Part II: The Forewarnings
Problem is, Island Transit’s leaders have known for some time the finances of the agency have been under duress. For instance, Island Transit’s former Financial Director Sandra Kuykendall went on record back in January 2010 as saying with my emphasis:
As finance manager, Sandra has helped Island Transit through some tough financial times in recent years, which were alleviated when voters approved a sales tax increase last year. That kicked in the first of the year, and the transit system will see the first revenue from it in a couple of months. Dependent on the sales tax, Island Transit has seen receipts fall by 9 percent in 2008 and 8 percent in 2009, due to the recession. “This will fill in for that,” Sandy said of the new revenue. “It’s scary.”
So Island Transit’s now taxed to the max of its sales tax capacity. Island Transit still went ahead and sought an extravagant new headquarters instead of one more right-sized and less controversial & draining of Island Transit reserves. For several years, Island Transit insiders have told the author the Tri-County Connectors of both Oak Harbor-Mount Vernon & Camano Island-Everett have survived solely on state support with Island Transit’s finances under stress.
Again, the Island Transit bureaucrat placed the withdrawal on 18 November. Two days later, State Senator Curtis King, Chairman of the State Senate Transportation Committee (Republican/GOP) said regarding the Tri-County Connector services’ future with my emphasis and brackets for clarity starting at 15:29 of this Vimeo:
“That there was a [an] indication that this body no longer approved or had not provided funding for a connector service that had been funded and that all of us as legislators and particularly those from that district were accused of not having, you know, not making anybody aware of that and I want the public to know that, that decision was made by this body [Washington State Legislature], in, I think in 2013, and that, that Island Transit was informed of that decision, that we would no longer be funding that tran, that connector, they were well aware of that and I want the public to know that. That they would have to apply for funds just like every other agency would have to apply which had not been the case before that.”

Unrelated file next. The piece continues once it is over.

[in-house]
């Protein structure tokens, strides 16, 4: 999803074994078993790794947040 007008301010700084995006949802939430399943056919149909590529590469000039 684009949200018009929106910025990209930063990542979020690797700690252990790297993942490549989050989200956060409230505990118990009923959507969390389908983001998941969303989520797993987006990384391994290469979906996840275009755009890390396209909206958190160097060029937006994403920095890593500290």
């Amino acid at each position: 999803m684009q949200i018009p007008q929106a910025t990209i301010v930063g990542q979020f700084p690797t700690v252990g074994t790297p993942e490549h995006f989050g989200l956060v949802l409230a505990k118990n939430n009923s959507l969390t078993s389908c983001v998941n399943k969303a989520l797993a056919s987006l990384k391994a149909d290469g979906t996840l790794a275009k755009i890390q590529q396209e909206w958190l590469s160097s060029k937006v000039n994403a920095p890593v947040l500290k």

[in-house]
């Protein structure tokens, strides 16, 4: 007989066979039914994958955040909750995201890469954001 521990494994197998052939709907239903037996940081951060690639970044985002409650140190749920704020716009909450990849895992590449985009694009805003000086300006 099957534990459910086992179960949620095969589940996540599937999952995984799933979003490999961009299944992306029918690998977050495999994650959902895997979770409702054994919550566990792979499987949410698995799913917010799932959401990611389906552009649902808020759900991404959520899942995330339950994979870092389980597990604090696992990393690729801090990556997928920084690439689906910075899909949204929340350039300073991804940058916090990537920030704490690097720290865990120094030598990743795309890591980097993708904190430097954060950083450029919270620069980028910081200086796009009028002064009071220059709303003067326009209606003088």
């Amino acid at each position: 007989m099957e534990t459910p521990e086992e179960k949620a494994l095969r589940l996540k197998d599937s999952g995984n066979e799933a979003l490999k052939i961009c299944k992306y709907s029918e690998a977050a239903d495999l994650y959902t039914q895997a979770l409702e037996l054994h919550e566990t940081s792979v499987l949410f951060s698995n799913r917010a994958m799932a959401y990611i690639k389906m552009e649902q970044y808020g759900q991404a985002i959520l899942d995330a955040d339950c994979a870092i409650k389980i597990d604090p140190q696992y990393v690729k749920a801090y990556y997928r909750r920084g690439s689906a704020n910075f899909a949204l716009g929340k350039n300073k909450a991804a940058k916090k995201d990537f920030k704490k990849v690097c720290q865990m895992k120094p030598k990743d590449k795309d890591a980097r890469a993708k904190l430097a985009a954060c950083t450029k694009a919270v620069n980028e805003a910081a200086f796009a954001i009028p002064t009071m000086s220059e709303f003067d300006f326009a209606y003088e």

Rep. Dave Hayes of the 10th Legislative District (Republican/GOP) which represents Island County back on 27 June 2014 forewarned, “Island Transit must recognize that temporary grants and legislative bailouts are not sustainable sources of funding, and it needs to make the same commitment as Skagit Transit to cover the costs “in house” as promised” (emphasis added) plus noted last summer Island Transit had a, “top to bottom failure in accountability.” It is clairvoyant Island Transit getting state support is becoming of questionable value, especially as there’s the aforementioned comments by State Senator King and as Representative Hayes made clear last month, “Until Island Transit starts charging fares and operating in a more responsible manner, it will be a huge challenge to get additional state dollars.”
Now that the grant application by Island Transit funds has been withdrawn without Island Transit Board knowledge, debate or consent; the Tri-County Connector link from Whidbey Island via the Deception Pass Bridge & Mount Vernon’s Skagit Station to Camano Island plus Skagit, Whatcom and Snohomish Counties is now in grave danger. Island Transit must either reenter the grant process, request Skagit Transit provide the services, privatize the route, find a means of additional revenue to make the match such as advertising, or cease services and watch public support dissolve while threats of putting Island Transit’s taxation authority to a vote could become action in 2015 placing Island Transit in a political predicament with few allies.
Programming Note: I am currently drafting an editorial that, I can promise you, I am capping at 500 words. This one went long so all the context was “out there”. We at STB Page Two got the scoop thanks to a dear Republican supporter of our efforts who happened to be in the room when the news broke to him. As such wanted to give my readers a through report. Through.